Theater Review - Drama queen
Who else but Tennessee Williams would have written a play with the Southern Gothic title Eccentricities of a Nightingale? Williams wrote it twice, in fact, first exploring a bittersweet small-town romance under the title Summer and Smoke, then revising the characters and ideas several decades later with the new name. Neighborhood Playhouse's production shows Nightingale more respect than Williams gave to the play's better, earlier version.
The title refers to Alma Winemiller (Lily Yancey), a voice teacher and church singer derisively nicknamed "the nightingale of the Delta" in her Mississippi hometown. The town treats Alma like a virtual outcast because of her overly dramatic behavior and frequent attacks of "palpitations." Nevertheless, she longs for the attentions of brilliant young doctor John Buchanan (Nevin Miller), although the golden boy from a wealthy family is out of her league.
Williams makes obvious symbols out of birds and fires, and he indicts small-town conformity with a heavy hand. Fortunately, some of Nightingale's actors strive for a balanced subtlety. Yancey's breathless delivery turns Alma's voice into a babbling brook, but the actress makes the role sympathetic even when she's on the brink of hysteria. Shawna Tucker shows similar restraint as Alma's deranged mother by underplaying most of her crazed qualities so her noisy outbursts are more alarming. But Miller makes John such a wholesome boy-next-door type that we don't quite accept his scientific genius or intimations at having a dark side.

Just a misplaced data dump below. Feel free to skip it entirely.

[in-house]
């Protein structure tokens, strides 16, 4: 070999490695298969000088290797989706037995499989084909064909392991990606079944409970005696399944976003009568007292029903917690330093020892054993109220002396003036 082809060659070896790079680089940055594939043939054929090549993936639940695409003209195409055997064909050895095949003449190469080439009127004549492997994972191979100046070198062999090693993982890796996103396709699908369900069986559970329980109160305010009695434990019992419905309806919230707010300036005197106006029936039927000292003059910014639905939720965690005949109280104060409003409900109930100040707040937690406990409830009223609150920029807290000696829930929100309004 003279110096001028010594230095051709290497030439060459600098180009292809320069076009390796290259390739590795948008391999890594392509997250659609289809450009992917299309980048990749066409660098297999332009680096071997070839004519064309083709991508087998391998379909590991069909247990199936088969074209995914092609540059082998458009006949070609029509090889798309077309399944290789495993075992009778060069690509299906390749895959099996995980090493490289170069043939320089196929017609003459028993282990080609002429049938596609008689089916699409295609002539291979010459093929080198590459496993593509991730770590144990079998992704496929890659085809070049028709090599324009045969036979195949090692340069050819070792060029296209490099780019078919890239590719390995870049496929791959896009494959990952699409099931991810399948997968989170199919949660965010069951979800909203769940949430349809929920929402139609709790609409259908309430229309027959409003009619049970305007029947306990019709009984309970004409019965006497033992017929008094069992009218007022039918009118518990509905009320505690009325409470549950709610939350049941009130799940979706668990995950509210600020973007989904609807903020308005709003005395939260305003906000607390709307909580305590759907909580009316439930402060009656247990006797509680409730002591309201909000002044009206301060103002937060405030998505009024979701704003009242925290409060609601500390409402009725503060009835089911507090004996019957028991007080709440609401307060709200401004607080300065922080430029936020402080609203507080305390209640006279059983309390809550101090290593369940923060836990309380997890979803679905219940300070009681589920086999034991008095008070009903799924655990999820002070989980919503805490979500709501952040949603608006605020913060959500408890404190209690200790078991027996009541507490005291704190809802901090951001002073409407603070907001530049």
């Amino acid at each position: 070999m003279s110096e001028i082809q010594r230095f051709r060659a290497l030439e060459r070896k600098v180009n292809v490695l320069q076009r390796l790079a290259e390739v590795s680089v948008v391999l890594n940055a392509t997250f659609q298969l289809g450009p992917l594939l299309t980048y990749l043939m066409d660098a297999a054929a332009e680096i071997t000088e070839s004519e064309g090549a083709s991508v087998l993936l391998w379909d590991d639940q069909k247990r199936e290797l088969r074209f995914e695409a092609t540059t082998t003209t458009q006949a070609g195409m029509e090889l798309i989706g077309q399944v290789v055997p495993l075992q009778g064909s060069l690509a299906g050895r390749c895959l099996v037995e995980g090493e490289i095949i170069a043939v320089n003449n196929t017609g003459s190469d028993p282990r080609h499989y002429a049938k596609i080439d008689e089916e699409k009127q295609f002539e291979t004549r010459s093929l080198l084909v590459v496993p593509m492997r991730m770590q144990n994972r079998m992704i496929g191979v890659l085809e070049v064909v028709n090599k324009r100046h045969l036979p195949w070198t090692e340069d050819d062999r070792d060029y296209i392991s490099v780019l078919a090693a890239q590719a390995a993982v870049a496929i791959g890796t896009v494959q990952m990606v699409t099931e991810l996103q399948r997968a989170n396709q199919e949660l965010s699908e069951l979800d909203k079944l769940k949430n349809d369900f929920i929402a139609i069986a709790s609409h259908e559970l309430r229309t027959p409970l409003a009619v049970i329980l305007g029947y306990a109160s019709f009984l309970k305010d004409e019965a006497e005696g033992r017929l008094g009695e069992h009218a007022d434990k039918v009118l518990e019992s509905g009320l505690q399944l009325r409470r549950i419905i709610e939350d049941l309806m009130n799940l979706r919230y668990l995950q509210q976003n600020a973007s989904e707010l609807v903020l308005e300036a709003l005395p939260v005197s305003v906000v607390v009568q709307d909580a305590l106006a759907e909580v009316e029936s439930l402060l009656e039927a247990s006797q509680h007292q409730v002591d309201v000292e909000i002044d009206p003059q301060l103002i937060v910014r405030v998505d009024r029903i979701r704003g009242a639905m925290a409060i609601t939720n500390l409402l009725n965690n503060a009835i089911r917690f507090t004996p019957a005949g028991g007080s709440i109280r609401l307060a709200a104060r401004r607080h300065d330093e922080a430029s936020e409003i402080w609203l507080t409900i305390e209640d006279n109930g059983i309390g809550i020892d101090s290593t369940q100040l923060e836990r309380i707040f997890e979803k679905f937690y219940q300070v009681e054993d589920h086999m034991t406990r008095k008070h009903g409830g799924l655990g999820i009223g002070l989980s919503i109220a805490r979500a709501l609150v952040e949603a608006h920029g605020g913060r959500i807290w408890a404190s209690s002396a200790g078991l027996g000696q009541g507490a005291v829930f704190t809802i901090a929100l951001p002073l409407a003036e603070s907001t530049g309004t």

Director Barbara Cole displays a sensitivity to the different agendas and aspirations of the characters, although some sexual tensions become too obvious. Pat Bell makes John's mother an intimidating small-town dowager, but a private scene with her son becomes ickily flirtatious. "Let me feel your footsies," she says, almost incestuously. More ambiguity would enrich the play's final scene and its grim sexual transaction evocative of the fall of Blanche Dubois.
In Nightingale, the playwright is all hot and bothered over the idea of small-town repression. But Neighborhood Playhouse's production proves most effective when it turns down the thermostat on the overheated writing. It makes you wonder what the ensemble could have done with a script as controlled and moving as Summer and Smoke instead.
Eccentricities of a Nightingale plays through June 29 at Neighborhood Playhouse, 430 W. Trinity Place. Thurs.-Sat. 8 p.m.; Sun. 2 p.m. $12-$18. 404-373-5311.